Validation of pressure measuring setup for microscopic tube flow: glaucoma drainage implant application
Teo, Tabitha Hui Ting
University of Kansas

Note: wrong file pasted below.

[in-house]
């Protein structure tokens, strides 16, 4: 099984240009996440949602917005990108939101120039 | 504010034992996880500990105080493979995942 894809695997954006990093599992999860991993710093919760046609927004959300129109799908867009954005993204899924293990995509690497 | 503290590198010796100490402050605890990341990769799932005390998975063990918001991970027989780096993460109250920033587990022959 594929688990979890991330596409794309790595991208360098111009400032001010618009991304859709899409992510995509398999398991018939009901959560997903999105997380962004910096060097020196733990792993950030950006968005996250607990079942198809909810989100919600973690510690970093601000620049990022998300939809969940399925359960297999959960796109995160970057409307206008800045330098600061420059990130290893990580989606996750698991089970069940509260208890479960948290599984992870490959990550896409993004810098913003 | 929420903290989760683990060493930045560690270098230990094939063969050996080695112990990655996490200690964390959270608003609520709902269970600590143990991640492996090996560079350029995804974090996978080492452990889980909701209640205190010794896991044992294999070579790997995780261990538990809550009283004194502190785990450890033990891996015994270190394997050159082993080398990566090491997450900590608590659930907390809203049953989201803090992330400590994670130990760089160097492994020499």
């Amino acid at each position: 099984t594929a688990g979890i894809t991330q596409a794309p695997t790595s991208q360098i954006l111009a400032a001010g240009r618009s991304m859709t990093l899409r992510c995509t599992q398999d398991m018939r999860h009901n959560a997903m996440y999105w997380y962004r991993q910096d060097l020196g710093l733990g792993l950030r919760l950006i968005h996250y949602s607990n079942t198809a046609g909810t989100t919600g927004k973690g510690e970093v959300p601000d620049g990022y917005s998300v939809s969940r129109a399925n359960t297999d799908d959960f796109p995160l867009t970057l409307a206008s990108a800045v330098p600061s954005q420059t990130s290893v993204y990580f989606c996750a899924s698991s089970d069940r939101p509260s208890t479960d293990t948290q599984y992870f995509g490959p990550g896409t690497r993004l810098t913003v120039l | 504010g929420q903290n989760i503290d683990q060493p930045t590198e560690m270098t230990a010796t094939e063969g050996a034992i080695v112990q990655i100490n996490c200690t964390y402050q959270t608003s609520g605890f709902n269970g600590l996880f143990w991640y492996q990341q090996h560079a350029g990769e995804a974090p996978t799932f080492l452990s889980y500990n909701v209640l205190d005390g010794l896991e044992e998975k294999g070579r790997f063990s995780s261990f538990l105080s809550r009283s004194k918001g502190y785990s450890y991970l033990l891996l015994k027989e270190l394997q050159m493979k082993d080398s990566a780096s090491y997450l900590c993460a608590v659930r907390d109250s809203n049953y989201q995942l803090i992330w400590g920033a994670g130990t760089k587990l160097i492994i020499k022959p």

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Current glaucoma drainage implants (GDIs) are unable to provide consistent and long-term post-operative (post-op) intraocular pressure (IOP) control. Valved glaucoma drainage implants (VGDIs) and intra-operative (intra-op) non-valved glaucoma drainage implant (NVGDI) surgical interventions, which were developed in efforts to ensure immediate post-op IOP control, have not been able to provide consistent and long-term post-op IOP control. A novel method was developed by Dr. Paul Munden, involving the insertion of a degradable cylindrical insert into the tube of the GDI. The idea is that this degradable insert would provide sufficient temporary aqueous humor (AH) flow resistance through the tube in the immediate post-op stage. The flow resistance created by the insert would reduce over time as the insert degrades while scar tissue grows around the tube and provides natural flow resistance. With the success of this modification, the NVGDI would be able to provide both consistent and long-term IOP control. The primary hypothesis of this research is that an insert placed in a NVGDI tube, will provide flow resistance that is similar to that predicted by Hagen-Poiseuille (H-P) theory. Prior to testing the hypothesis, thorough validation experimental trials were performed by this author, demonstrating that two duplicate setups, which were developed for this research, corresponded well with each other. These validation trials also showed that the pumps and pressure transducers in the setups could accurately measure flow and pressure drop in a consistent manner. Additionally, an anti-microbial cleaning protocol was developed and implemented, ensuring long-term, accurate and consistent pressure measurements through microtubes. With the verified setups, an experimental study was performed to test the primary hypothesis. This study compared the experimental pressure loss (∆P) through GDI-like tubes with theory. To the author’s knowledge, there has not been any published research comparing experimental GDI results with relevant theoretical data, neither has there been published research measuring long-term (i.e., 5-30 days) in vitro ∆P through GDI tubes. The main objectives of the experimental study were to determine the effect of tube inner diameter (ID) on single tube flow resistance, the effect of annulus size on annular tube flow resistance, and the ability of the setups to measure and maintain consistent annular flow resistance over time. Single open tube flow trials were performed using microtubes with inner diameters (IDs) of 50 µm and 75 µm in order to determine the effect of tube ID on single tube flow resistance. There was a 1% - 30% difference between the average theoretical and experimental ∆Ps for the 50 μm tube trials and a 57% difference for the 75 μm tube trial. Accounting for flow rate and/or length variations in comparison with their respective nominal values, the theory-to-experiment differences were as low as -0.4% and 37% for the 50 and 75 µm tubes, respectively. Annular flow trials were performed using stainless steel hypodermic tubes of different IDs and nichrome wire inserts of different outer diameters (ODs) in order to determine the effect of annulus size on annular tube flow resistance. It was found experimentally and theoretically that an increase in effective diameter (Deff), which is a function of the tube’s inner diameter and the insert’s outer diameter for annular flow, causes a decrease in ∆P. The differences between theoretical and experimental ∆Ps for the annular flow samples were small when Deff was small enough to provide clinically relevant experimental ∆P values (i.e., 5-20 mm Hg). The results of the experimental study also showed that the developed test system can accurately maintain constant flow rate and measure ∆P across GDI-like tubes for more than 20 days. This time period matches the immediate post-op period wherein IOP needs to be controlled until scar tissue has grown sufficiently over the GDI to maintain a reasonable IOP level. Many glaucoma patients have previously undergone, or will undergo, cataract surgery and/or retinal reattachment surgery. These patients, who have had both VGDI surgery and cataract and/or retinal reattachment surgery, will have residual ocular viscosurgical devices (OVDs) and/or silicone oil left in the eye, which can flow through the implanted VGDI. Therefore, VGDI flow trials were performed using these setups to determine the ∆P effects on the VGDI when OVDs and silicone oil flow through the VGDI. From these trials, it was observed that the flow of OVDs and silicone oil in a VGDI caused a significant spike in ∆P. It was also observed that emulsified silicone oil caused a much higher ∆P spike as compared to the ∆P spike caused by silicone oil flowing through the GDI valve, even though the pure silicone oil took longer to pass through the valve. For future work, it is recommended that more thorough research be performed to develop the best mathematical model for predicting ∆P through the annulus of a GDI with a degradable insert. Annular flow trials with stiff tubes and inserts should be performed for periods longer than 30 days as a benchmark for comparison when Baerveldt Glaucoma Implant (BGI) tubes and degradable inserts are tested in the future. It is also recommended that the influence of barometric pressure on the flow rate and pressure within the tubes be further investigated. Future work should be done to examine the use, impact and designability of degradable inserts, and investigate the possibility of drug eluding inserts.
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